Nov 24, 1977: “Star Wars” opens a sub-run at Canton Corners Twin in Marrieta. “Dolby System” logo + “Stereophonic Sound” text is present in the ad, with “Starts Today! Full Surround Stereo” in another part of the ad.
Dec 14, 1977: “Close Encounters Of The Third Kind” opens in four area theaters, three of which were promoting Dolby Stereo presentations. (1) Phipps Penthouse, Atlanta (Dolby). (2) Stonemont, Stone Mountain (Dolby). (3) Arrowhead, Jonesboro (Dolby). (4) Akers Mill Square, Smyrna (mono).
Dec 16, 1977: “Saturday Night Fever” opens. The engagement at Mableton Twin in Mableton is advertised as a Dolby Stereo presentation. (“The Only Atlanta Engagement of ‘Saturday Night Fever’ Where You Can Hear The Bee-Gee’s In Our New 4 Channel Stereo Sound”)
Dec. 23, 1977: “Star Wars” begins sub-run at Buford Higway Twin in Doraville. Promoted as “Exclusive Engagement! For The 1st Time In Atlanta — Dolby Sound! You May Have Seen ‘Star Wars’, But For The 1st Time, Hear It!”
July 21, 1978: “Sgt. Pepper’s Lonely Hearts Club Band” opens. Stonemont’s engagement advertised in Dolby Stereo.
Re early Dolby Stereo presentations in the Atlanta area, another round of research and atempt to summarize yields the following:
[i’ll re-post this on the Stonemont page.]
Complex opened Dec. 7, 1979.
The initial bookings were:
Star Trek: The Motion Picture (opened Dec. 7 on two screens)
1941 (Dec. 14)
The Jerk (Dec. 14)
Kramer vs. Kramer (Dec. 19)
Going In Style (Dec. 25)
Theater opened Dec. 18, 1987.
The switch of ownership from ABC to Plitt Southern took place during November 1978.
Here’s an update regarding the last few postings. I recently had an opportunity to sort this out via microfilm copies of Newsday, one of the Long Island newspapers.
This theater indeed re-opened as the Mid-Plaza 6 in December 1984.
The theater was closed for several weeks during the fall of ‘84 for the renovation. The debut attractions for the re-opening were “Starman” and “Dune,” on Dec. 14, both presented in 70mm. The remaining four screens were filled over the course of the following two weeks.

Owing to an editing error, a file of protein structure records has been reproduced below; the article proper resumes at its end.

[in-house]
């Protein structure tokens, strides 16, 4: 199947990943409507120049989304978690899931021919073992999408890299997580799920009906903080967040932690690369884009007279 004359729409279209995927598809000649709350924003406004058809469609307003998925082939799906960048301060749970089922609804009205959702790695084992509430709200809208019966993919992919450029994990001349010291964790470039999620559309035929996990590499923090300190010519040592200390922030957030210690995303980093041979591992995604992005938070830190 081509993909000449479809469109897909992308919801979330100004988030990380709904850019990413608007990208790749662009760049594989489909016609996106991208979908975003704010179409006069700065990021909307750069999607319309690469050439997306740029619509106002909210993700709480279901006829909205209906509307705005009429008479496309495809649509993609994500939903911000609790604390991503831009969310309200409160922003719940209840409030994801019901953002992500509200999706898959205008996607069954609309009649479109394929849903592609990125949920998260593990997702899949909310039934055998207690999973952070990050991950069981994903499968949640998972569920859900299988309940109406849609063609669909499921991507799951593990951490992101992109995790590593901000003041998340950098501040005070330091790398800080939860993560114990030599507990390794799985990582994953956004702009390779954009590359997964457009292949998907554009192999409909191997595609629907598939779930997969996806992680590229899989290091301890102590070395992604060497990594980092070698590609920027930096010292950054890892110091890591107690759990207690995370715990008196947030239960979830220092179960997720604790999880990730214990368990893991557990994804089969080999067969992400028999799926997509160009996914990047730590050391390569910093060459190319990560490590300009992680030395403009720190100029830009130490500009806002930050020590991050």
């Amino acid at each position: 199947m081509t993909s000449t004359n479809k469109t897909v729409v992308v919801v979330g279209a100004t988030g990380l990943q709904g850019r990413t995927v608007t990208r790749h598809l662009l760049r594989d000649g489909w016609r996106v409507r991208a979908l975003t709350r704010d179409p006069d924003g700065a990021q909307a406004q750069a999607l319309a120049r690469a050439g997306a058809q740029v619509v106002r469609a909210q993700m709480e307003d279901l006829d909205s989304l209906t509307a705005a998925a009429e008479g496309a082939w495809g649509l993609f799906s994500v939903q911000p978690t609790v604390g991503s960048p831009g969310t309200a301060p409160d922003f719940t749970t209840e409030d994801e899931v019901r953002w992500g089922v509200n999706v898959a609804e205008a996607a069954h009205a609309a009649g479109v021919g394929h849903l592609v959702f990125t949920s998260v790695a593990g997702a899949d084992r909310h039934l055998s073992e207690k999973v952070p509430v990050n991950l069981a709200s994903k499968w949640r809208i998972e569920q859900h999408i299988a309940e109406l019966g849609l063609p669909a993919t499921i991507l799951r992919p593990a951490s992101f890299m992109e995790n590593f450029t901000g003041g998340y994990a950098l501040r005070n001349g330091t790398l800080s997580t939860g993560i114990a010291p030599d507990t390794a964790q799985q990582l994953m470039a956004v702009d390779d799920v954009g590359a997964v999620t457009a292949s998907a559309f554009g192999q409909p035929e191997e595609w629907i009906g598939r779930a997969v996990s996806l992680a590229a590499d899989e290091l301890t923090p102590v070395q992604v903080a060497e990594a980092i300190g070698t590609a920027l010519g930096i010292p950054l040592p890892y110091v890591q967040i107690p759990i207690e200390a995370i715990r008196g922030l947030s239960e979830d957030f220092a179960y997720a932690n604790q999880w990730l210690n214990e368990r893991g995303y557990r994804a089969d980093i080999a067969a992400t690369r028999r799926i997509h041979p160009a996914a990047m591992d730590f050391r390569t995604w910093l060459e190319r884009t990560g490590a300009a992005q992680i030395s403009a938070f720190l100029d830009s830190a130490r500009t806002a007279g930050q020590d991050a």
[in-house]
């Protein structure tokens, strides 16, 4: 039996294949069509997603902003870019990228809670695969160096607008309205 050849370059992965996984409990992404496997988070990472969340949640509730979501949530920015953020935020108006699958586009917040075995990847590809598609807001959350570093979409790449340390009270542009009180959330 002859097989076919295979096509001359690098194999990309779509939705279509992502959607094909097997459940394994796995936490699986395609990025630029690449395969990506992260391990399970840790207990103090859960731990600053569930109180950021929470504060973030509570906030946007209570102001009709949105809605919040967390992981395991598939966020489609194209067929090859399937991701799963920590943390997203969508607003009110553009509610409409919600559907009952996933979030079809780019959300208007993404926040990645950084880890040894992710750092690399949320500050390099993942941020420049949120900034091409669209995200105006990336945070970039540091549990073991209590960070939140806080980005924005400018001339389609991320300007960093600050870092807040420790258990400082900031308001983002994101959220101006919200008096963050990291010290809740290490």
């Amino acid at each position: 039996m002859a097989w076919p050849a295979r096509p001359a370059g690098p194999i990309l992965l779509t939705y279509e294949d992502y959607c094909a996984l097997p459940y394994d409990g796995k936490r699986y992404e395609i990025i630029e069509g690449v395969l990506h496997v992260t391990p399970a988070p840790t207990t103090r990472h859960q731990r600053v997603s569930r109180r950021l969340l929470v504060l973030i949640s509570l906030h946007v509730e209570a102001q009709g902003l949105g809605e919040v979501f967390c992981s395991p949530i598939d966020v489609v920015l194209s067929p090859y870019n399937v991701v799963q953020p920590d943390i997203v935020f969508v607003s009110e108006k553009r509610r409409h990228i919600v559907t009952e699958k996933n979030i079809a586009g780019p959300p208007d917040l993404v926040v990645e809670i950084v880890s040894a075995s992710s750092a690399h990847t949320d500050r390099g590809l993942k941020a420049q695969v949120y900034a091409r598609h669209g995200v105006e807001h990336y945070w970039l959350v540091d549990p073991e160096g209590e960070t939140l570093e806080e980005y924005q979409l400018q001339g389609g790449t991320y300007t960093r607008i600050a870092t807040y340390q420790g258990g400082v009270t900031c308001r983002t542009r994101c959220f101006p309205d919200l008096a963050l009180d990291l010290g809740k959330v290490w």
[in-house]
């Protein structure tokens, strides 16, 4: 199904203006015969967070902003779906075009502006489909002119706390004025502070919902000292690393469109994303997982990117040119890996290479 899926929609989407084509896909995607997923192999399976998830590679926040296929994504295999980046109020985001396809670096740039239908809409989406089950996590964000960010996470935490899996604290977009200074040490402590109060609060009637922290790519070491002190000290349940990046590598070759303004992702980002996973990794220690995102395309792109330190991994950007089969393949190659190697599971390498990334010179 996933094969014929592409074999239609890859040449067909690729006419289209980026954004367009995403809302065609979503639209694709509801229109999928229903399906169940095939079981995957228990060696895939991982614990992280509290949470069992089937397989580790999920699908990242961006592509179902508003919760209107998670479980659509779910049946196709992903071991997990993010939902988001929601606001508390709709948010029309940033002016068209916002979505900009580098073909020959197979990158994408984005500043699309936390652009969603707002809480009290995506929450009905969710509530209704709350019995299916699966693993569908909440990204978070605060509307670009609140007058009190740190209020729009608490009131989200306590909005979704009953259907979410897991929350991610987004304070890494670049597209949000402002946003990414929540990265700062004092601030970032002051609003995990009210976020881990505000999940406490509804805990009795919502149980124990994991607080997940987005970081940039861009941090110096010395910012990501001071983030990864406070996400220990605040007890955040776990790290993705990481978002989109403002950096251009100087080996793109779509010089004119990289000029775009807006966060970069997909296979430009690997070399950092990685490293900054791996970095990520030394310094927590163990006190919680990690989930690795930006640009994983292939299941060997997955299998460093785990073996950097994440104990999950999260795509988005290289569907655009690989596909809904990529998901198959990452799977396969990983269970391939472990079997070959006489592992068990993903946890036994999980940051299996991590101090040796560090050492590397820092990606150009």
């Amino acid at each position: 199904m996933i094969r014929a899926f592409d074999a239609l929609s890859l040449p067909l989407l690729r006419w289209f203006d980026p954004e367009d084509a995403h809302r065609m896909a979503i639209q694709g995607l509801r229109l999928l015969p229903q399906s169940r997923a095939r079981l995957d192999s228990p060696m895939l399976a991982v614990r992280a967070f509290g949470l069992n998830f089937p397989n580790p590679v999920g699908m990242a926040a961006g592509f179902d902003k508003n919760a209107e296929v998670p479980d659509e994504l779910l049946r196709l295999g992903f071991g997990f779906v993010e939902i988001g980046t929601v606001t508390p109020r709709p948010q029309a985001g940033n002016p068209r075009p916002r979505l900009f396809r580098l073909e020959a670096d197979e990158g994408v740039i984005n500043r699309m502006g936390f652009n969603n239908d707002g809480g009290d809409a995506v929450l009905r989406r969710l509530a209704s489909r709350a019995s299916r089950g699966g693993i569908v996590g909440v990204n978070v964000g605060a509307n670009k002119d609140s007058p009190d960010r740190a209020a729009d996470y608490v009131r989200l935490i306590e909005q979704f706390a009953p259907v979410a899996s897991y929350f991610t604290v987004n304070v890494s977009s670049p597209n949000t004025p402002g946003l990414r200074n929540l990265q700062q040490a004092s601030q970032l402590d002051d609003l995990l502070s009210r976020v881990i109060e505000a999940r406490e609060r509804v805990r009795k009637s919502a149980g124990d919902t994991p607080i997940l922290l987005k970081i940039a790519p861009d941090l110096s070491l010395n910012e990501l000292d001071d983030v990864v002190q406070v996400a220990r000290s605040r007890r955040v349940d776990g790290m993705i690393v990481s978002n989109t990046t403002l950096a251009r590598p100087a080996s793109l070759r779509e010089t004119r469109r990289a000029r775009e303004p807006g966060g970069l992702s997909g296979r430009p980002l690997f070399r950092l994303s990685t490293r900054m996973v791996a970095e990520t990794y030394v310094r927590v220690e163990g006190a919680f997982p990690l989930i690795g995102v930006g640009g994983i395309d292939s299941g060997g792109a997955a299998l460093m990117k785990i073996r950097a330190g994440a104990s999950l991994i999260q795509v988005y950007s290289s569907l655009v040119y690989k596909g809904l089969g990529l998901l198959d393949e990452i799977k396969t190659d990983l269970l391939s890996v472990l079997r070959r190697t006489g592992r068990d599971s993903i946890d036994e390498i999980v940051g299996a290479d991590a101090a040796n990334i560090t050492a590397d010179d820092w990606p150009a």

“The orginal theatre opened in 1960 with a reserved seat engagement of SPARTACUS.” (TomR, Oct 25, 2004)
“Spartacus” was indeed the debut attraction. However, the theater actually opened in October of 1961 according to the grand opening advertisements that appeared in The Newark Star-Ledger.
“This theater, which opened in 1969”
“The twin-cinema (Seattle’s first) was built in 1962 to exploit two of the postwar film business' big-screen fads, 70 mm and Dimension 150.”
“In fact, the theater opened in November of 1969.”
Okay…I looked this up recently in The Seattle Times. The real deal is: the theater opened on October 3, 1969. The debut attractions were “Easy Rider” (on the “150” screen) and “3 Into 2 Won’t Go” on the “70” screen).
Elaborating on my previous post…I suspect you were thinking of the Cinerama format, rather than Todd-AO, when you mentioned Philadelphia having the world’s fifth install. Philly was indeed the fifth city to get Cinerama (at the Boyd in Oct. 1953, although it was actually the sixth theatre to have Cinerama installed as by that time New York City had two).
“Pablo mentioned that ‘[the Midtown] was once a Todd-AO house.’ This was, in fact, the 5th Todd-AO installation on the planet.” (veyoung, Nov 25, 2004)
The fifth Todd-AO installation? Are you sure? My research would suggest the Midtown was around the 20th or 21st. Check out the following list and note that Philadelphia is quite a ways down the list.
Are you thinking of the Cinema Westlane?
“STAR WARS was only available [initially] to theatres who had 70 and or Dolby Stereo.” (Twistr54, Jun 20)
It is a myth that the initial release of the original “Star Wars” was made available only to Dolby-equipped theaters. The history of this movie’s release has really been screwed up by the faulty memories of people and the false claims made by authors of books and magazine articles on the subject.
“We’ll probably never see a 70MM classic on the big screen again (unless we go to England)”…or L.A. Thank you American Cinematheque!